December 06, 2012
Karuturi Global Ltd, a company responsible for brutal landgrabbing in Gambella, Ethiopia, announced their quarterly results, showing continuing erosion in its core operations.
Profits were largely impacted by flooding in their agribusiness in the Gambella region of Ethiopia, causing the loss of an entire seasons’ crops. However, even discounting that loss, the net profit for this fiscal quarter has plunged by 47.7%, according to Stock Explain.
Attempting to make up for lost profits, the company recently fired almost a third of its seasonal workers from another African agribusiness, a flower farm in Naivasha, Kenya. Subsequently, over 3,000 workers went on strike to protest non-payment of their salaries and poor working conditions.
Violations of worker’s rights adds to the mounting notoriety of Karaturi Global Ltd, who are have contributed to the forced eviction of Indigenous Peoples in Gambella, Ethiopia who have ancestrally occupied the land Karaturi purchased from the government to develop agricultural products mainly for export.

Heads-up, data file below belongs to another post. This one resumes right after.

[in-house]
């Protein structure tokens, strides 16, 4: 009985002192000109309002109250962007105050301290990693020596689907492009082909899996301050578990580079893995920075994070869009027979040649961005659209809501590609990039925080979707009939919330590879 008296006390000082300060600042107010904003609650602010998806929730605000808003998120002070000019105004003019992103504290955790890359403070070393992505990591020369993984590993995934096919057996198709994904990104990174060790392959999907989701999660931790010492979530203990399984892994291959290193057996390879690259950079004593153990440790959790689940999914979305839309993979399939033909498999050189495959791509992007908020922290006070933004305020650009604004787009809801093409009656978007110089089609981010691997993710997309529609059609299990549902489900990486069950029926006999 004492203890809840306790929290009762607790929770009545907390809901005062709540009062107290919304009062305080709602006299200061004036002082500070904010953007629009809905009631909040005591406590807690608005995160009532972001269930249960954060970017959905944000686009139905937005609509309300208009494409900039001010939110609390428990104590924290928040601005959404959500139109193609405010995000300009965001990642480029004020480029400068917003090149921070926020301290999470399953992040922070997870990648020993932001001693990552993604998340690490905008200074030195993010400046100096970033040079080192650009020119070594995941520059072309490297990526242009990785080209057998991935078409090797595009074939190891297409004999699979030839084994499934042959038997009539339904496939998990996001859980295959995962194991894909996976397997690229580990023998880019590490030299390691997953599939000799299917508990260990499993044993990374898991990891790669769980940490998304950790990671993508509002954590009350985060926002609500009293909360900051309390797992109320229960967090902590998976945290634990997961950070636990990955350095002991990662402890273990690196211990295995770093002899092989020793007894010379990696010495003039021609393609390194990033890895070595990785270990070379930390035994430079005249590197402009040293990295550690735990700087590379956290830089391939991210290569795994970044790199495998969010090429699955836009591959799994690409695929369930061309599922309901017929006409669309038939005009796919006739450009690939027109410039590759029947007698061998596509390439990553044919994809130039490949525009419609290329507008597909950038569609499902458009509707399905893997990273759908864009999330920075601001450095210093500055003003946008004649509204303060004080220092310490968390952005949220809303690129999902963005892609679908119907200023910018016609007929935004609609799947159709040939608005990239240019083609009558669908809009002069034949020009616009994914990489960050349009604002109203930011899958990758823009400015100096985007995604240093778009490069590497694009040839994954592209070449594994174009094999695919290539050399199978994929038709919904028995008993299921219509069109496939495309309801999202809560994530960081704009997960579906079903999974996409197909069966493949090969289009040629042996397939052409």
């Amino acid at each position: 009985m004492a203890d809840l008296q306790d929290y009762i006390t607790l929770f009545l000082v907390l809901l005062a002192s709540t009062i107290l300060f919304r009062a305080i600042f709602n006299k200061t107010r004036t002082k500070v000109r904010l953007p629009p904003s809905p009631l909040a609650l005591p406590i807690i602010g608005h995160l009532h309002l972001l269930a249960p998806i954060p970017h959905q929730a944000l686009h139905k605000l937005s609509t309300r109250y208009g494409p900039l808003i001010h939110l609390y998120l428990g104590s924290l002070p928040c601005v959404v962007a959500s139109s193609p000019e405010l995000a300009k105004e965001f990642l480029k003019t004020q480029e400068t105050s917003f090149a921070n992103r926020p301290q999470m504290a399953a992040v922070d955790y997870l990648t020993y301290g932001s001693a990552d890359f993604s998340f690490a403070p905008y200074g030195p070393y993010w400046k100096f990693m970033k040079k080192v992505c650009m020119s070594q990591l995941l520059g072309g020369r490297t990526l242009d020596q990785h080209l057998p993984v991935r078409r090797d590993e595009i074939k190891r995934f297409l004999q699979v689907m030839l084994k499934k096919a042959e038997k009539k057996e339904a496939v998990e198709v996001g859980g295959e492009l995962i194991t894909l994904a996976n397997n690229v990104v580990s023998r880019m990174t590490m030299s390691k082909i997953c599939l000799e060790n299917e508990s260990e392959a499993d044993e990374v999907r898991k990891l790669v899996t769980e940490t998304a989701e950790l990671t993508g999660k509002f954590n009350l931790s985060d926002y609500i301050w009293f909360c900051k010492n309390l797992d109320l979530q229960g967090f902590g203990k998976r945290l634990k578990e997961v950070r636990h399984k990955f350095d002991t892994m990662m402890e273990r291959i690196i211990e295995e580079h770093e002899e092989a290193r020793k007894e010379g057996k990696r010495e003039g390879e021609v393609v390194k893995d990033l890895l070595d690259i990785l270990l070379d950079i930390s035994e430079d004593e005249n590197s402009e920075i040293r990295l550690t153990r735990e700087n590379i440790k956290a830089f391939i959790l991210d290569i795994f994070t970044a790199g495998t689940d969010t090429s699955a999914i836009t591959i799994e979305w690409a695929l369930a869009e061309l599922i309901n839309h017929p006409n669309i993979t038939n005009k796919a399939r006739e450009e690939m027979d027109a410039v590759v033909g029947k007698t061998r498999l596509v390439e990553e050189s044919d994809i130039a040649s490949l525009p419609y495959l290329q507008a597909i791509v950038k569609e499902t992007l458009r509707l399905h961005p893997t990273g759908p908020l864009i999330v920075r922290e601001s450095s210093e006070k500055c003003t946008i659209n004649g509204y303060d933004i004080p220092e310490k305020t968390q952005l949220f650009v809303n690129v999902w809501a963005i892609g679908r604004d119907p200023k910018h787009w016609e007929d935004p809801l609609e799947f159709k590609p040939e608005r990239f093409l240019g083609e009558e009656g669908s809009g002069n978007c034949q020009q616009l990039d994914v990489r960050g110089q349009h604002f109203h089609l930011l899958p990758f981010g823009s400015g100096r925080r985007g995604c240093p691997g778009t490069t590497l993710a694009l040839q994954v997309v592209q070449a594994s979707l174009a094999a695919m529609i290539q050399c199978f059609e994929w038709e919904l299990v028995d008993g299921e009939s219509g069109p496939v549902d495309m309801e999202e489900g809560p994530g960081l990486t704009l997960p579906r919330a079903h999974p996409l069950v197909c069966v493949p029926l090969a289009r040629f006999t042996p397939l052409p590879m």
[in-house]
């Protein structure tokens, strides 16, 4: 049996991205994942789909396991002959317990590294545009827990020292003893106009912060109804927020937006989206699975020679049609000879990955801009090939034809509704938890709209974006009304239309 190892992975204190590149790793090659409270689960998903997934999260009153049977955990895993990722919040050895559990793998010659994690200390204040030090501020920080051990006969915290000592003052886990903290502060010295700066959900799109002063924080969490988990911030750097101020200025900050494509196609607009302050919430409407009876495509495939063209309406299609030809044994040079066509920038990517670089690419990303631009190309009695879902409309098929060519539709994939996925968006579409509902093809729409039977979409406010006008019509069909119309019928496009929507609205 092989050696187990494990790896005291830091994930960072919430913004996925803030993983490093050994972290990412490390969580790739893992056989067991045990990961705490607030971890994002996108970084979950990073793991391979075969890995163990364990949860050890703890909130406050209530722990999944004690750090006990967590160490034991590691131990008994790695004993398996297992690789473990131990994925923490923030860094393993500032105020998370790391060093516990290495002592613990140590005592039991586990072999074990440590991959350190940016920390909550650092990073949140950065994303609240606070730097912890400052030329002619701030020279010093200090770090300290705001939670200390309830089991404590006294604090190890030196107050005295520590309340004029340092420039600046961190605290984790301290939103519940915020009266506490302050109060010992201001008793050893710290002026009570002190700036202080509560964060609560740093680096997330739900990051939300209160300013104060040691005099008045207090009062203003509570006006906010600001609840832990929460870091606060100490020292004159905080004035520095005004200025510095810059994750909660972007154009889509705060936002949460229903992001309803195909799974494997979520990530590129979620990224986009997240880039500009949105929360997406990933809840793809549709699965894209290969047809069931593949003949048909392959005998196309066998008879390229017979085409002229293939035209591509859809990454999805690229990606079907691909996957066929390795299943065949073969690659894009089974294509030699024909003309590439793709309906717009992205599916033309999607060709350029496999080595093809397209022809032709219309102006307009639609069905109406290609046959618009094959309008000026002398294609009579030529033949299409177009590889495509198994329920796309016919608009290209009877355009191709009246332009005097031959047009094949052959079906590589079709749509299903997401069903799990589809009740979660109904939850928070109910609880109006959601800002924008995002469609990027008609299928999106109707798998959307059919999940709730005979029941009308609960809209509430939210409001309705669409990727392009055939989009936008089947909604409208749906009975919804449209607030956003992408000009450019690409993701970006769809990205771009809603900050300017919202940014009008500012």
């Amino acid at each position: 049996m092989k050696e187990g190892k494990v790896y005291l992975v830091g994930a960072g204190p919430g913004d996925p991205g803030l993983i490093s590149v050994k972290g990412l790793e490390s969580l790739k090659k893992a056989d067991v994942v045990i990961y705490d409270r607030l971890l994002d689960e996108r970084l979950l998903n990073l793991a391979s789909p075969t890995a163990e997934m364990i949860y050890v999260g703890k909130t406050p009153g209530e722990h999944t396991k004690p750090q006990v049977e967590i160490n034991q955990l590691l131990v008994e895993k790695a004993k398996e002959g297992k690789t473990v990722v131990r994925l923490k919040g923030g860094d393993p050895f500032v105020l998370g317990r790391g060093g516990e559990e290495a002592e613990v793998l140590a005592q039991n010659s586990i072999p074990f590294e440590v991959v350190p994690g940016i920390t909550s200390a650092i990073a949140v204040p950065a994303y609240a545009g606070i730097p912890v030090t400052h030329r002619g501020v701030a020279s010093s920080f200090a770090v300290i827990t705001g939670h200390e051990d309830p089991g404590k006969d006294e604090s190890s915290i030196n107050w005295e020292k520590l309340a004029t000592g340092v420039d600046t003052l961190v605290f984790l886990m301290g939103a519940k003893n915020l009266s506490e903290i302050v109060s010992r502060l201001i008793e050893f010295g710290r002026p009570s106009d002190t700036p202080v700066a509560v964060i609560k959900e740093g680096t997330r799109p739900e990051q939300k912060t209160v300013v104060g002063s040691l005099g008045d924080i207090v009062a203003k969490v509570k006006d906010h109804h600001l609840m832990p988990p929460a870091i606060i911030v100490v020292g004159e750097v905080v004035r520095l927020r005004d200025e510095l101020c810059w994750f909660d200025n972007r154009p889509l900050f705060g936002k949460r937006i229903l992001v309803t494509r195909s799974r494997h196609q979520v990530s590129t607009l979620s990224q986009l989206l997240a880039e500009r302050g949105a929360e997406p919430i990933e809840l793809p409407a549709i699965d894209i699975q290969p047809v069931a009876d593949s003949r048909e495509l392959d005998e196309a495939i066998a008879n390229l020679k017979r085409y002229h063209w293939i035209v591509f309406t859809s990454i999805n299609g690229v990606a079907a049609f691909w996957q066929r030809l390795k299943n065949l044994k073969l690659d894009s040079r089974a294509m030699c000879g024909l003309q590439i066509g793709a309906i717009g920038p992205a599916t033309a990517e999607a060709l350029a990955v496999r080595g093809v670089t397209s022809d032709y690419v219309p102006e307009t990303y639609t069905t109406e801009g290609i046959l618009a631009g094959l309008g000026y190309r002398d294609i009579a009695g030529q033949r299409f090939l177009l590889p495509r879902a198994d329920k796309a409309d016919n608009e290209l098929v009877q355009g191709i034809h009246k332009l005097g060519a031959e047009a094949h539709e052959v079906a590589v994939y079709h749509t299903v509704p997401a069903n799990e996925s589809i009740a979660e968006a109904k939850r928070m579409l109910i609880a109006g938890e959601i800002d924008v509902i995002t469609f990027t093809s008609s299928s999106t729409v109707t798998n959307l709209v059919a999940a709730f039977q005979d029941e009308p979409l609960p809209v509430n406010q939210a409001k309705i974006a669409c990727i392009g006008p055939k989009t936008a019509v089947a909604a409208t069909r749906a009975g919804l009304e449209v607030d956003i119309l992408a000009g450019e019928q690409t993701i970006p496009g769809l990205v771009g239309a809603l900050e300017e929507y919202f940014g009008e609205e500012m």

To make room for investors, the Ethiopian government has brutally evicted villagers while claiming that the land was unoccupied and therefore ready for purchase. This “villagization” or resettlement process has even received funding, indirectly, from the U.K. Department for International Development, or DFID. Ethiopia receives more foreign aid than any other country in Africa, more than 3$ billion a year, this aid mostly comes from the U.S. and the U.K.
The U.K. International Development Secretary, Justine Greening, has been accused of turning a blind eye to reports of rape and brutality against local peoples in the forced resettlement.
The Sunday Times reports:
Will Hurd, an American academic, had translated during meetings in
January held by officials from DfID and USAid, the American
development agency, with communities in South Omo. Hurd insisted they
were clearly told about rapes, beatings and forced evictions and that
they promised to raise the issue with the government.
He accused Greening of covering up violations to avoid angering the
Ethiopian authorities, which have attacked aid agencies for
interfering in domestic affairs. “They are trying to cover for the
Ethiopian government. They have strategic ties and they are denying
the truth” he said.
Indeed, Cultural Survival’s campaign against landgrabbing and forced resettlement of the Indigenous Peoples in the region, launched in February of 2012, urged members of the DFID to take action on this issue, to no response.